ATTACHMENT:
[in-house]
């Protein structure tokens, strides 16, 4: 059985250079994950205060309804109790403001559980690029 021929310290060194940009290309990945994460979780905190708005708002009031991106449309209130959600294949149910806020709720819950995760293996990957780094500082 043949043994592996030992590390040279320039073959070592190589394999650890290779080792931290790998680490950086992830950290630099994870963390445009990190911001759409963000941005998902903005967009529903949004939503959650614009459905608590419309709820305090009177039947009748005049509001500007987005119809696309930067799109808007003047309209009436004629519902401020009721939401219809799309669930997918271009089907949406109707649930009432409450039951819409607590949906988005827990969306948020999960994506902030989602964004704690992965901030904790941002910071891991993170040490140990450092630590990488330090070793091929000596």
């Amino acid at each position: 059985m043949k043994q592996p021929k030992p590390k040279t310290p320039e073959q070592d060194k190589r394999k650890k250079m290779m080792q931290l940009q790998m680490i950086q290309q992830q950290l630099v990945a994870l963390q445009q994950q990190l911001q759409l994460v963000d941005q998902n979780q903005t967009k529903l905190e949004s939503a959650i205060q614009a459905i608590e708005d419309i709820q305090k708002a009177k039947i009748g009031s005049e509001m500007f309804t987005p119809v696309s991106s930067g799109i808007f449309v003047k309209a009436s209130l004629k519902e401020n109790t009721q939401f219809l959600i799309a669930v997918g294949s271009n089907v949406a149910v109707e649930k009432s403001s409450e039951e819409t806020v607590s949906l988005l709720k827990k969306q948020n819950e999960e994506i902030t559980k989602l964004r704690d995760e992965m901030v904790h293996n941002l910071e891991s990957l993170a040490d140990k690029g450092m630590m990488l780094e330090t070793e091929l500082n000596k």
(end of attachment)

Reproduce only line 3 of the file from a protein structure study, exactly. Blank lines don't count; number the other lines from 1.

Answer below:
């Amino acid at each position: 059985m043949k043994q592996p021929k030992p590390k040279t310290p320039e073959q070592d060194k190589r394999k650890k250079m290779m080792q931290l940009q790998m680490i950086q290309q992830q950290l630099v990945a994870l963390q445009q994950q990190l911001q759409l994460v963000d941005q998902n979780q903005t967009k529903l905190e949004s939503a959650i205060q614009a459905i608590e708005d419309i709820q305090k708002a009177k039947i009748g009031s005049e509001m500007f309804t987005p119809v696309s991106s930067g799109i808007f449309v003047k309209a009436s209130l004629k519902e401020n109790t009721q939401f219809l959600i799309a669930v997918g294949s271009n089907v949406a149910v109707e649930k009432s403001s409450e039951e819409t806020v607590s949906l988005l709720k827990k969306q948020n819950e999960e994506i902030t559980k989602l964004r704690d995760e992965m901030v904790h293996n941002l910071e891991s990957l993170a040490d140990k690029g450092m630590m990488l780094e330090t070793e091929l500082n000596k």